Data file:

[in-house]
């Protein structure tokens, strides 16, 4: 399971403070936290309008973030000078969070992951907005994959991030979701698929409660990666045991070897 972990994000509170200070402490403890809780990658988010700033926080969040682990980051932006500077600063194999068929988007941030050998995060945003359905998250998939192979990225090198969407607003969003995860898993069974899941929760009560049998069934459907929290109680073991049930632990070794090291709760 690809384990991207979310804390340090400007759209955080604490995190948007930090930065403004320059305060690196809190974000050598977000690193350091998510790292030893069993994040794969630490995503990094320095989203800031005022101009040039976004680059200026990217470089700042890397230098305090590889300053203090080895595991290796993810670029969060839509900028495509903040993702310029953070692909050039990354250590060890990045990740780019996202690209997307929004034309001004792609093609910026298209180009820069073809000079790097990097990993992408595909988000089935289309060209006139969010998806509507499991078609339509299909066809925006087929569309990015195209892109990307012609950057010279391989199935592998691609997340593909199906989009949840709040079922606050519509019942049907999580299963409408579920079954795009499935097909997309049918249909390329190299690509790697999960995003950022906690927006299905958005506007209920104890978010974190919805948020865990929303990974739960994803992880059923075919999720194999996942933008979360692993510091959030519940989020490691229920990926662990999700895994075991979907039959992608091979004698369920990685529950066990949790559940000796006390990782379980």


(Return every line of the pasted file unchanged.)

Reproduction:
[in-house]
């Protein structure tokens, strides 16, 4: 399971403070936290309008973030000078969070992951907005994959991030979701698929409660990666045991070897 972990994000509170200070402490403890809780990658988010700033926080969040682990980051932006500077600063194999068929988007941030050998995060945003359905998250998939192979990225090198969407607003969003995860898993069974899941929760009560049998069934459907929290109680073991049930632990070794090291709760 690809384990991207979310804390340090400007759209955080604490995190948007930090930065403004320059305060690196809190974000050598977000690193350091998510790292030893069993994040794969630490995503990094320095989203800031005022101009040039976004680059200026990217470089700042890397230098305090590889300053203090080895595991290796993810670029969060839509900028495509903040993702310029953070692909050039990354250590060890990045990740780019996202690209997307929004034309001004792609093609910026298209180009820069073809000079790097990097990993992408595909988000089935289309060209006139969010998806509507499991078609339509299909066809925006087929569309990015195209892109990307012609950057010279391989199935592998691609997340593909199906989009949840709040079922606050519509019942049907999580299963409408579920079954795009499935097909997309049918249909390329190299690509790697999960995003950022906690927006299905958005506007209920104890978010974190919805948020865990929303990974739960994803992880059923075919999720194999996942933008979360692993510091959030519940989020490691229920990926662990999700895994075991979907039959992608091979004698369920990685529950066990949790559940000796006390990782379980």